A Short Note on the Swinburne Manuscripts at Worcester College, Oxford
[This article was originally published in The Victorians Institute Journal, Volume 18 (1990).]
At Worcester College Library there is a small collection of Swinburne manuscript material which deserves to be more widely known; and to this end I have compiled a brief description of the contents. The most significant item is probably the early draft of part of "The Armada," published in Poems and Ballads, Third Series (1889), on the usual blue paper, written at all angles and with such density that a transcription would be a minor Herculean labour. There is also a complete draft of "The Union," printed in Astrophel (1894) and written sometime around March 1893. A copy of Poems and Ballads has pasted into its front a letter in Swinburne's hand addressed to the Athenaeum, March 10th, 1877. The text is printed in Lang, The Swinburne Letters (Vol. 3, 296), a spirited public scotching of the idea that the 1866 book was ever reprinted with some of its original contents suppressed.
The bulk of the collection at Worcester is represented by a large boxful of more than forty sheets of "The Flogging Block" material, flagellation writings Swinburne wrote and compiled over a number of years. The sheets include completed poems and dialogues which describe with obsessive repetitiveness the beating of schoolboys. Present is a draft (dedicated "To M.") of "Eton. An Ode," a burlesque of Swinburne's own "Eton. An Ode" published in Astrophel. As other critics have pointed out, in one sense these writings are innocuous, in that they have nothing overtly sexual or obscene in them whatsoever. Yet merely to glance over these manuscripts, with their sketches and plans for an uncompleted major work and their repulsive school-noticeboard lists of names with the number of "cuts" received, is to be forcibly reminded of how bizarre was a part of Swinburne's personality. These manuscripts must be of interest to any serious biographer. The boxed material is supplemented by a number of other flagellation manuscripts kept separately: "Redgie's Luck," "Redgie's Return" and "The Swimmer's Tragedy." All these were bequeathed to the Library by the late Librarian of the College, C.H. Wilkinson, in 1960.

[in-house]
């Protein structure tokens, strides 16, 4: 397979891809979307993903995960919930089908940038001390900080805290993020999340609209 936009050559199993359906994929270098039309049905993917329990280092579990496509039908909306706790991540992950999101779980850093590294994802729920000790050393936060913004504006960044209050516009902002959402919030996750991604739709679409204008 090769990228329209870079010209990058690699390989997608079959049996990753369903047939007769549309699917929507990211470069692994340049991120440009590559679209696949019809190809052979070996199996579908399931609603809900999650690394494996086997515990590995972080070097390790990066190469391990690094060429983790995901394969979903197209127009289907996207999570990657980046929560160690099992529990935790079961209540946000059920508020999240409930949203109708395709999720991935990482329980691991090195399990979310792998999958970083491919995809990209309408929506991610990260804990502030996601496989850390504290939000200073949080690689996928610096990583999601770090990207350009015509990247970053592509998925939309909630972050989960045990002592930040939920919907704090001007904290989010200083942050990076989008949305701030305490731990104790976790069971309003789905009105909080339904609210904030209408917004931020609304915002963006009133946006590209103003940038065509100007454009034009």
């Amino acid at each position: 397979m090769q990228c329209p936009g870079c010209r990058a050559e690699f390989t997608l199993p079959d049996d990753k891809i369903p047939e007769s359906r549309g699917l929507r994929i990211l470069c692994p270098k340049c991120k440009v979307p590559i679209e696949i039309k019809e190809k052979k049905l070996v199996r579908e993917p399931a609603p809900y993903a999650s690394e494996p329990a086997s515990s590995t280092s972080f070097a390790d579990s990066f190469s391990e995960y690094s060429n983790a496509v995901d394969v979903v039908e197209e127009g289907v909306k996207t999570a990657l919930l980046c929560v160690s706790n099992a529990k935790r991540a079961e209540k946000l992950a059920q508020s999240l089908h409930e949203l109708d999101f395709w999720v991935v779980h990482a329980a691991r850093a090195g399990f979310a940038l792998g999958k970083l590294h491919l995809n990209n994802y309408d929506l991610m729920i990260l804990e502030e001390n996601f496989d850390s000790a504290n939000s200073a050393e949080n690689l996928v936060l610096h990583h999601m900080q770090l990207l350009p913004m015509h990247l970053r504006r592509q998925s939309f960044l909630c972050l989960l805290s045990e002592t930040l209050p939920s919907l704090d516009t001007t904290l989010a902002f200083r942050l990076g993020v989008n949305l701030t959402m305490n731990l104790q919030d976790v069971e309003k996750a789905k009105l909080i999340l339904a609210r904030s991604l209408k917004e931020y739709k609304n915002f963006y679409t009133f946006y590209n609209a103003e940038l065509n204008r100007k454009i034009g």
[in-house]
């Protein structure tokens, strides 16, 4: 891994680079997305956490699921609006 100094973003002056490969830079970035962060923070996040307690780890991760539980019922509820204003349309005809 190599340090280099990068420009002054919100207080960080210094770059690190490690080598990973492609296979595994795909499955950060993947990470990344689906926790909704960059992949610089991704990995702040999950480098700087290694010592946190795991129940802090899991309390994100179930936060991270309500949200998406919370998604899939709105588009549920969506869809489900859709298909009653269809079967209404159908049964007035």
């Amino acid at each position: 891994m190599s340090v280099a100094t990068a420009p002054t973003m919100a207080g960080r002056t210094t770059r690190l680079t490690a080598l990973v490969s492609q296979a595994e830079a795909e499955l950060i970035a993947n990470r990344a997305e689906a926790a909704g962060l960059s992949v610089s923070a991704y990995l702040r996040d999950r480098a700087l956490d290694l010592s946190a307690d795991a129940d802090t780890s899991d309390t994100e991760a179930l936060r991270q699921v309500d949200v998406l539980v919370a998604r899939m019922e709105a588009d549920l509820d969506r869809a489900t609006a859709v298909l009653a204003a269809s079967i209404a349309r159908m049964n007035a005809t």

Finally, there is a volume of undergraduate essays by Swinburne, from his years at Balliol, written in black ink in a black notebook. The six essays are "On Political and Speculative Liberty," "The Mystical Philosophy of Greece," "On the Character of Socrates," "On the Dialectic of Plato," "On the Province of Logic," and on the question "How far does any metaphysical science exist, corresponding to the dialectic theory of Plato?". Most are initialled by Robert Scott, Master of Balliol; the "Dialectic of Plato" essay by Edward Woolcombe (ECW). Balliol records reveal that Swinburne was studying logic in Lent term and Michaelmas 1857, so one can conjecture that "On the Province of Logic" may belong to that year. He studied the first three books of the Republic in Michaelmas 1858 and Lent 1859, but it seems more likely the essays were written at roughly the same period.
The longest essay by far is "On Political and Speculative Liberty," running to fifteen sides, and the text is transcribed below for the first time, by kind permission of the Librarian, the Provost and Fellows of Worcester College, and William Heinemann Ltd. It was evidently written with a greater personal involvement than most undergraduate essays, showing that even as a commoner, Swinburne exhibited that passion for Liberty which later inspired so many poems, especially Songs before Sunrise, though one can appreciate the frustration of his tutors having to follow it.